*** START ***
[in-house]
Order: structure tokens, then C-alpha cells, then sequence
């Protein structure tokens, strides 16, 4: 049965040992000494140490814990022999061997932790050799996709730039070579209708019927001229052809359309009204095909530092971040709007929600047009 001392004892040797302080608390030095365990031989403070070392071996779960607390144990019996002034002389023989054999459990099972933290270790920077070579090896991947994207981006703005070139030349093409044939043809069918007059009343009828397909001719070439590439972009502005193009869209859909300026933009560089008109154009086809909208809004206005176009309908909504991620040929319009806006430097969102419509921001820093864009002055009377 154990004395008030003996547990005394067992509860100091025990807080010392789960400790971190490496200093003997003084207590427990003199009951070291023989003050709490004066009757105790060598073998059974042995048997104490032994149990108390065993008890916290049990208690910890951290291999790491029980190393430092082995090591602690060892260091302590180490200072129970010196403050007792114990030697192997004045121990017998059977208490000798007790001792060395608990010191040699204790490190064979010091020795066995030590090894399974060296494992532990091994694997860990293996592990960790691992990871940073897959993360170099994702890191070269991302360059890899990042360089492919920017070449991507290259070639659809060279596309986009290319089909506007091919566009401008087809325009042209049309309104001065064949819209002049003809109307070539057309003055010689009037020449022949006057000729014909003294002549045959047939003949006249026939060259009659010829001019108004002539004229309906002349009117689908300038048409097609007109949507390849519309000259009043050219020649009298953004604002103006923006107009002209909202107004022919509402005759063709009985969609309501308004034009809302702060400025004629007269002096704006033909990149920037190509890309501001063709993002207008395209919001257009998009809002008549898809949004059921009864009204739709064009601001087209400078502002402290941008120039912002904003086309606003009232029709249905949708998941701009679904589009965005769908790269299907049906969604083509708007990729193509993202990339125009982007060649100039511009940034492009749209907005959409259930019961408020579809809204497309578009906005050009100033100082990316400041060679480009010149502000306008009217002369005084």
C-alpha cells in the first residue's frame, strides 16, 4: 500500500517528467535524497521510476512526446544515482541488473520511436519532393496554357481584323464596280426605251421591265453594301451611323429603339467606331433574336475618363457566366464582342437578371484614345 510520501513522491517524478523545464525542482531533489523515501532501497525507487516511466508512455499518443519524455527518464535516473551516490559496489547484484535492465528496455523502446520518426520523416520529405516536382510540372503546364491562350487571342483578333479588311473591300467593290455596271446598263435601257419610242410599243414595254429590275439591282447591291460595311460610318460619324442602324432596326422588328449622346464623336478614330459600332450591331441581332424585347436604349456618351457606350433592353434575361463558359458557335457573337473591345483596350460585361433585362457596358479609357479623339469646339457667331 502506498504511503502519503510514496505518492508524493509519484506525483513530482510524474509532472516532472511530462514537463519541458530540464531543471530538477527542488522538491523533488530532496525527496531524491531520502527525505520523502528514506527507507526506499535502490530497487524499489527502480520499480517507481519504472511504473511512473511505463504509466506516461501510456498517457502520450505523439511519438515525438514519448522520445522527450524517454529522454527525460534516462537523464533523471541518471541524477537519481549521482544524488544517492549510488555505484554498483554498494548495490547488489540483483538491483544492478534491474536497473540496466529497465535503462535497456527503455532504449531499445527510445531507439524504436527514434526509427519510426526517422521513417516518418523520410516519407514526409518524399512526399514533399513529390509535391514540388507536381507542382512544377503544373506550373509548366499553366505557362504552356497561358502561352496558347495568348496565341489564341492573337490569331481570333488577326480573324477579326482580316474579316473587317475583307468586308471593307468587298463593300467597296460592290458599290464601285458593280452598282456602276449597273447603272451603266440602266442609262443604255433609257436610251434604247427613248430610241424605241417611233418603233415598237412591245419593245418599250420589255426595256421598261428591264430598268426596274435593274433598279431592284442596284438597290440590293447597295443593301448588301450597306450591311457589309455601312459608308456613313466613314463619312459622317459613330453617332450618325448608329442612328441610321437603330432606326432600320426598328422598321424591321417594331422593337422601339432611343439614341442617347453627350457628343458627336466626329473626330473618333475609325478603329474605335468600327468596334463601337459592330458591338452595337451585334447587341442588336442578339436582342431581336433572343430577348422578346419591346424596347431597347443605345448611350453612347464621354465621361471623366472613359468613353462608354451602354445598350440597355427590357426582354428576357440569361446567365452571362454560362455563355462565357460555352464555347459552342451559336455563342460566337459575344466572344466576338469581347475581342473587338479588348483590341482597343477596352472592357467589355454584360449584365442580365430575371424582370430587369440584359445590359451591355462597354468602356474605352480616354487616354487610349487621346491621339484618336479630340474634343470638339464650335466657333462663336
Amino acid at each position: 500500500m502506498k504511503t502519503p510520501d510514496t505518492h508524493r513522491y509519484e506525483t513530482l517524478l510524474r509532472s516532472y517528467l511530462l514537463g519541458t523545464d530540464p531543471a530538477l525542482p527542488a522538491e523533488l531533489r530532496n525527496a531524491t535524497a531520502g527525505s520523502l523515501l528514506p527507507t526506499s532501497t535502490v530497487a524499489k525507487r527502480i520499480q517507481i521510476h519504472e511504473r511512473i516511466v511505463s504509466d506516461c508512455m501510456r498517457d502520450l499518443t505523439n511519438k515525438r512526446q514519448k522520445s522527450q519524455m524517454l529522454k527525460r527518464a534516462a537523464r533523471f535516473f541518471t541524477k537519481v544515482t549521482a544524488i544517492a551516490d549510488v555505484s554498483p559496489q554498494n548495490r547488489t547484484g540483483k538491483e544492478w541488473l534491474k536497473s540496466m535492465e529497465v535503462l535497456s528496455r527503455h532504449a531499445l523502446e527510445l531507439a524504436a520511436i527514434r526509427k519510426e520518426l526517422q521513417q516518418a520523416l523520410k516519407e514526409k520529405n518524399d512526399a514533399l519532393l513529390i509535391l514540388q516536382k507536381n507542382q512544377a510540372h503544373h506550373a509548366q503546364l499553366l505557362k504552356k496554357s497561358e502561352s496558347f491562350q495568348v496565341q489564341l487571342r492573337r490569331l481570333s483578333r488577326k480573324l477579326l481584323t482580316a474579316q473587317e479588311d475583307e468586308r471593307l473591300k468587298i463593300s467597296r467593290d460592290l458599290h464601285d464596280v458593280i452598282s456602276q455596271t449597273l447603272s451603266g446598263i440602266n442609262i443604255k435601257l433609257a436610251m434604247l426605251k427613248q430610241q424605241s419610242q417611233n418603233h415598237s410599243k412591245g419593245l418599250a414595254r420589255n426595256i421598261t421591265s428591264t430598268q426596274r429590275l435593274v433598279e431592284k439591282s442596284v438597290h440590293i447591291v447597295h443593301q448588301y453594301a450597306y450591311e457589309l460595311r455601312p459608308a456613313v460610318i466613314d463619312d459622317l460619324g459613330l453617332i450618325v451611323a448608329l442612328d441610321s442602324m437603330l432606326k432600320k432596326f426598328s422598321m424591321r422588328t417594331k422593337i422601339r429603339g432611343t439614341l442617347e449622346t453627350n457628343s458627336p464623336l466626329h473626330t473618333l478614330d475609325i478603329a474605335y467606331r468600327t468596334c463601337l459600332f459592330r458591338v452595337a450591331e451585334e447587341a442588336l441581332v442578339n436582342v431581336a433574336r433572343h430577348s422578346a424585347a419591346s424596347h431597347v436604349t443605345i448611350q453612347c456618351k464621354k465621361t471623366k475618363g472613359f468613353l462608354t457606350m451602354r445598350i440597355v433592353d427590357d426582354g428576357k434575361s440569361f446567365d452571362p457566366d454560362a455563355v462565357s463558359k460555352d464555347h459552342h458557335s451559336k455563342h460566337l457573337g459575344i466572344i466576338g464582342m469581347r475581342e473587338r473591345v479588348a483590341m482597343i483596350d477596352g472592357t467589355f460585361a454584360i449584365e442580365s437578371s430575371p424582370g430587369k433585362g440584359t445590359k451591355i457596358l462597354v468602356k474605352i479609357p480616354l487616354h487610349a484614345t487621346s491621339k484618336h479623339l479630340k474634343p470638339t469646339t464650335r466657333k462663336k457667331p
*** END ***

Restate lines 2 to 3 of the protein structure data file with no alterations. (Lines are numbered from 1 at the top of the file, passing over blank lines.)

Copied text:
Order: structure tokens, then C-alpha cells, then sequence
């Protein structure tokens, strides 16, 4: 049965040992000494140490814990022999061997932790050799996709730039070579209708019927001229052809359309009204095909530092971040709007929600047009 001392004892040797302080608390030095365990031989403070070392071996779960607390144990019996002034002389023989054999459990099972933290270790920077070579090896991947994207981006703005070139030349093409044939043809069918007059009343009828397909001719070439590439972009502005193009869209859909300026933009560089008109154009086809909208809004206005176009309908909504991620040929319009806006430097969102419509921001820093864009002055009377 154990004395008030003996547990005394067992509860100091025990807080010392789960400790971190490496200093003997003084207590427990003199009951070291023989003050709490004066009757105790060598073998059974042995048997104490032994149990108390065993008890916290049990208690910890951290291999790491029980190393430092082995090591602690060892260091302590180490200072129970010196403050007792114990030697192997004045121990017998059977208490000798007790001792060395608990010191040699204790490190064979010091020795066995030590090894399974060296494992532990091994694997860990293996592990960790691992990871940073897959993360170099994702890191070269991302360059890899990042360089492919920017070449991507290259070639659809060279596309986009290319089909506007091919566009401008087809325009042209049309309104001065064949819209002049003809109307070539057309003055010689009037020449022949006057000729014909003294002549045959047939003949006249026939060259009659010829001019108004002539004229309906002349009117689908300038048409097609007109949507390849519309000259009043050219020649009298953004604002103006923006107009002209909202107004022919509402005759063709009985969609309501308004034009809302702060400025004629007269002096704006033909990149920037190509890309501001063709993002207008395209919001257009998009809002008549898809949004059921009864009204739709064009601001087209400078502002402290941008120039912002904003086309606003009232029709249905949708998941701009679904589009965005769908790269299907049906969604083509708007990729193509993202990339125009982007060649100039511009940034492009749209907005959409259930019961408020579809809204497309578009906005050009100033100082990316400041060679480009010149502000306008009217002369005084």